Investigation of the Wetting Phenomena on Liquid Infused Textured Surfaces


Student thesis: Doctoral Thesis

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  • Chonglei HAO


Awarding Institution
Award date6 Apr 2016


The development of bio-inspired interfacial materials with enhanced drop mobility that mimic the innate functionalities of nature will have significant impact on the energy, environment and global healthcare. Via emulating nature's time-tested patterns and strategies such as self-cleaning lotus leaves, together with recent advances in micro-/nano-fabrication and coating technologies, superhydrophobic surfaces (SHS) based on the air-impregnated lotus effect have been extensively studied for practical applications such as non-wetting textiles, anti-frost/icing material coatings and anti-biofouling medical devices. Recently, there is a dramatic surge in engineering slippery liquid-infused porous surfaces (SLIPS) based on the inspiration from the Nepenthes pitcher plant owing to many promising advantages. Different from droplet dynamics on the air-impregnated SHS, the droplet behaviors on the SLIPS is more complicated by the complex, mobile and soft nature of the solid-vapor-liquid interfaces. Despite numerous efforts, our understanding and the ability to control the droplet dynamics on the emerging SLIPS remains elusive. Thus, the aims of this thesis here are to advance our fundamental understanding of the relationship between droplet dynamics and basic constituent elements in SLIPS such as liquid lubricant viscosities, thickness and distribution, and explore novel means to actively tailor the droplet behaviors.
First, the droplet impingement dynamics on slippery thin liquid film was carefully examined. We discovered a new superhydrophobic-like bouncing regime on the slippery liquid interfaces, characterized by the contact time, the spreading dynamics, and the restitution coefficient independent of underlying liquid film. We also found that during the superhydrophobic-like regime, the droplet would shed off from SLIPS with the velocity at least two orders of magnitude higher than that under normal contact shedding mode from SLIPS. Through experimental exploration and theoretical analysis, we demonstrate that the manifestation of such a superhydrophobic-like bouncing necessitate an intricate interplay between the Weber number, the thickness and viscosity of liquid film. The coupling of robust superhydrophobic-like bouncing with inherent advantages of emerging slippery liquid interfaces will open up new avenues for a wide range of practical applications.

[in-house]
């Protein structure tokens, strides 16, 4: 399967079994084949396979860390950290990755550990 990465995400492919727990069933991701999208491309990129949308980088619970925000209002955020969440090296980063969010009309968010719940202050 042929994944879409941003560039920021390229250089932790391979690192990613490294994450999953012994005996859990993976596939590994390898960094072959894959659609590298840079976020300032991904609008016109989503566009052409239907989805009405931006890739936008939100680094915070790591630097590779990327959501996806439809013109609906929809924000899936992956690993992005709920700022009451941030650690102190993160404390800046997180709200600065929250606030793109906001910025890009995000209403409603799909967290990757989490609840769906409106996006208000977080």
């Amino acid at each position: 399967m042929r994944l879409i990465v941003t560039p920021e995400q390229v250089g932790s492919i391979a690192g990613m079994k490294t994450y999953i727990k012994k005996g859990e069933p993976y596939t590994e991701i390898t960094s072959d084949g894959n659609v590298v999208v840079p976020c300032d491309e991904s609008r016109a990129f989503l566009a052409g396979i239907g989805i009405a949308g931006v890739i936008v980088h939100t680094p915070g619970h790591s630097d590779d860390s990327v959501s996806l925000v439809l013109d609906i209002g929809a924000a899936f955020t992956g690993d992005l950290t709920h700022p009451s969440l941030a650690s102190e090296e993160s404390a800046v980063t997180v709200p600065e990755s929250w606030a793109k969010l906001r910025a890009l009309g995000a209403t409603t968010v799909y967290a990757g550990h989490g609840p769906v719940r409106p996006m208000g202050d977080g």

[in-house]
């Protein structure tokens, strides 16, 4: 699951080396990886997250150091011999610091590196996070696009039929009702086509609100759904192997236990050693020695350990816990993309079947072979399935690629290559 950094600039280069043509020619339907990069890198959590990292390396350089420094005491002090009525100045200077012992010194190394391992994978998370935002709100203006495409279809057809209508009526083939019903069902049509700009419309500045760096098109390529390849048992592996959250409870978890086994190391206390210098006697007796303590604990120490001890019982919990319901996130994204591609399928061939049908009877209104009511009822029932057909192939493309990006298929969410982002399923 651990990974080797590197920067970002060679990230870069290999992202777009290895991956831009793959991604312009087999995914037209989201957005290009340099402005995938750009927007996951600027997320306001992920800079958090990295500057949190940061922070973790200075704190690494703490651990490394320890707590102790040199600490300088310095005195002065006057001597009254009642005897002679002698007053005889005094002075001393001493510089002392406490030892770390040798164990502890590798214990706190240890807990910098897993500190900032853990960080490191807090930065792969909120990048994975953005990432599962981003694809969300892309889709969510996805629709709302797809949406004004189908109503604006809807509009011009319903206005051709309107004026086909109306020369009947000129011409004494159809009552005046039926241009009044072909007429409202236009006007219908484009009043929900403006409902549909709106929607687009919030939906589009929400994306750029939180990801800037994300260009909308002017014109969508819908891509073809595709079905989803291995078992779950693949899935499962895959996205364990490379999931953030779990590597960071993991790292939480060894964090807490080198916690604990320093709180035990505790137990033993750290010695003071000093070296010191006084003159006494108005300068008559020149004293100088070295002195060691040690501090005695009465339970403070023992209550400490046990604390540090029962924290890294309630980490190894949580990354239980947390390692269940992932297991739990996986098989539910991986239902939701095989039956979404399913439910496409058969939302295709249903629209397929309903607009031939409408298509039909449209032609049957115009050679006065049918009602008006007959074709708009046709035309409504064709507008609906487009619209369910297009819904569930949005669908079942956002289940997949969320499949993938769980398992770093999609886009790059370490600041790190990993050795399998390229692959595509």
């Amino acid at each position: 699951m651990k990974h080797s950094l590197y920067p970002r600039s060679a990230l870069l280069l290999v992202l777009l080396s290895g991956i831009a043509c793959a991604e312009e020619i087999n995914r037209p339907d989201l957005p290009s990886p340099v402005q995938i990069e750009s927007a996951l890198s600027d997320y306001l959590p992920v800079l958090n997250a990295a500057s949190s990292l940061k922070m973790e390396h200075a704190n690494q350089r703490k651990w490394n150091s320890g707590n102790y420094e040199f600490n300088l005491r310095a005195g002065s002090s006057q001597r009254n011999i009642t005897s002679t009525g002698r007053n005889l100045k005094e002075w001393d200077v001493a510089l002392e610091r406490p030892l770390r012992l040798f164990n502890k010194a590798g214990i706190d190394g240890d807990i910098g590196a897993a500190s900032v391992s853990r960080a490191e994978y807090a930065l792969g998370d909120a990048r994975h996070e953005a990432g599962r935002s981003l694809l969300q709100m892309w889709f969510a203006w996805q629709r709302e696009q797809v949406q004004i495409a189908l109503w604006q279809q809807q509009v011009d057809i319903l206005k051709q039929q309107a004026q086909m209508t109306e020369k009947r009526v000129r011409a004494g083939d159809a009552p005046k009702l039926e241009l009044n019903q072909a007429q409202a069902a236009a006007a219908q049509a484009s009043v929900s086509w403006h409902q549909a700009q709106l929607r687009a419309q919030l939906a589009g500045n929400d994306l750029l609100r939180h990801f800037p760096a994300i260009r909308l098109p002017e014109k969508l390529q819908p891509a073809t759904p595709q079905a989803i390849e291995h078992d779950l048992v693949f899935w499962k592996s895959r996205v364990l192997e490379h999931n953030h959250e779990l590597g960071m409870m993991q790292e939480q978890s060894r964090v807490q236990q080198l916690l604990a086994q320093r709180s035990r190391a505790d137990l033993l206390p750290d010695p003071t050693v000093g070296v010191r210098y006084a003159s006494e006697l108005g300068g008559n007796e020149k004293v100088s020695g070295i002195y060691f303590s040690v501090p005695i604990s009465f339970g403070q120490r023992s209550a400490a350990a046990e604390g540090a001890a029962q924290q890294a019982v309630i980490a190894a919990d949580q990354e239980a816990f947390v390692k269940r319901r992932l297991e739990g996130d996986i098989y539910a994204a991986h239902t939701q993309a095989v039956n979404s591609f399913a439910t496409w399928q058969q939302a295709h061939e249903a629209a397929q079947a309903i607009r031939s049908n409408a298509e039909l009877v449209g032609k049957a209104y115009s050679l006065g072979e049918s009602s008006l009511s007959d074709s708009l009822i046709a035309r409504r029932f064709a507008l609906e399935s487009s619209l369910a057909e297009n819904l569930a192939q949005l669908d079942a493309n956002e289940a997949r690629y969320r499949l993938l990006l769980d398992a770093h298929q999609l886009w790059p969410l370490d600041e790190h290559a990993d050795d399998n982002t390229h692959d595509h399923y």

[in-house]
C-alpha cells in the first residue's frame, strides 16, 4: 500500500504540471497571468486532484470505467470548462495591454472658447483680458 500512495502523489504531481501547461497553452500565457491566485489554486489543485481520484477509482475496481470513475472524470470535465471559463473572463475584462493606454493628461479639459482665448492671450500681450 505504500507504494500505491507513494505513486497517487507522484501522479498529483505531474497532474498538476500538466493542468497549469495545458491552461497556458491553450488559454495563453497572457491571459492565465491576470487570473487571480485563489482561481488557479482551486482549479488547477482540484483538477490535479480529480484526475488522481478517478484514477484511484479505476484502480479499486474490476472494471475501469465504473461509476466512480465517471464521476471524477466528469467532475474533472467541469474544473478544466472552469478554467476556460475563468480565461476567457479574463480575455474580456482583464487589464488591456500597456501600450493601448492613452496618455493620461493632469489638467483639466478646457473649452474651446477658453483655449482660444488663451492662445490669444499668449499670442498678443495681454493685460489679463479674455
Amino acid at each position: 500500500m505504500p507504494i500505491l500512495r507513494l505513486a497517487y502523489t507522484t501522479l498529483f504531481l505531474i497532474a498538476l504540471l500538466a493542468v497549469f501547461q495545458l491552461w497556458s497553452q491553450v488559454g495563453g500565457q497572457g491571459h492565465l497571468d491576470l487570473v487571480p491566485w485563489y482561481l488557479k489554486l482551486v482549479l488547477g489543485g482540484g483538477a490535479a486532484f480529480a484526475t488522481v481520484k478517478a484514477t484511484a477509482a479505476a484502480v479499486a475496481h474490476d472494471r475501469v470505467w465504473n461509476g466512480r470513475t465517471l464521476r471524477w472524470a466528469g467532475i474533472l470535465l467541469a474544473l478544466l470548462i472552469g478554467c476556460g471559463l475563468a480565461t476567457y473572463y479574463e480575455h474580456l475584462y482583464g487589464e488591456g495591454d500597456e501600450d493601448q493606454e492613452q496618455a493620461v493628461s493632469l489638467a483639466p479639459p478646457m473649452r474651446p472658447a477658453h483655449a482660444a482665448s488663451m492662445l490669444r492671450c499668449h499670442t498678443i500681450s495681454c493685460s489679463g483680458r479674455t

Second, the structure effect of asymmetric liquid-infused micro/nano structured surfaces on drop dynamics was studied. Above the critical micro-structure size, it was found that the droplet exhibits anisotropic sliding motion on this interface: it slid more easily along the triangular groove-stripe structures than across them. In contrast, below the critical structure size, the structure size effect of anisotropic wetting property is nearly negligible for the droplet dynamics. This anisotropic behavior is also closely dependent on the distribution of the liquid film.
Third, we also systematically investigated how to actively control the droplet dynamics on SLIPS by external electric filed. Leveraging on the negligible contact angle hysteresis and increased liquid-liquid viscous dissipation, a new scheme called electrowetting on liquid infused film (EWOLF) is developed, which outperformed the conventional electrowetting on dielectric (EWOD) with exceptional reversibility, stability and fast dynamic response. We also demonstrate the successful implementation of EWOLF in the liquid lens system with response speed 5 times faster than that by using EWOD. This new scheme signifies a new direction in the field of liquid lens imaging devices.
In summary, we systemically investigated the interfacial wetting phenomena on SLIPS. A new superhydrophobic-like bouncing regime on SLIPS is first reported, which bridged lotus effect and pitcher plant effect for our deep understanding of biomimicry study of liquid repellent surfaces. Moreover, the structure effect of anisotropic SLIPS on drop dynamics was explored in details.
We also demonstrated the successful implementation of EWOLF for optical imaging application. We believe that our work on the liquid repellent materials will provide important insights to our fundamental understanding of phase interactions and therefore spur a wide range of applications.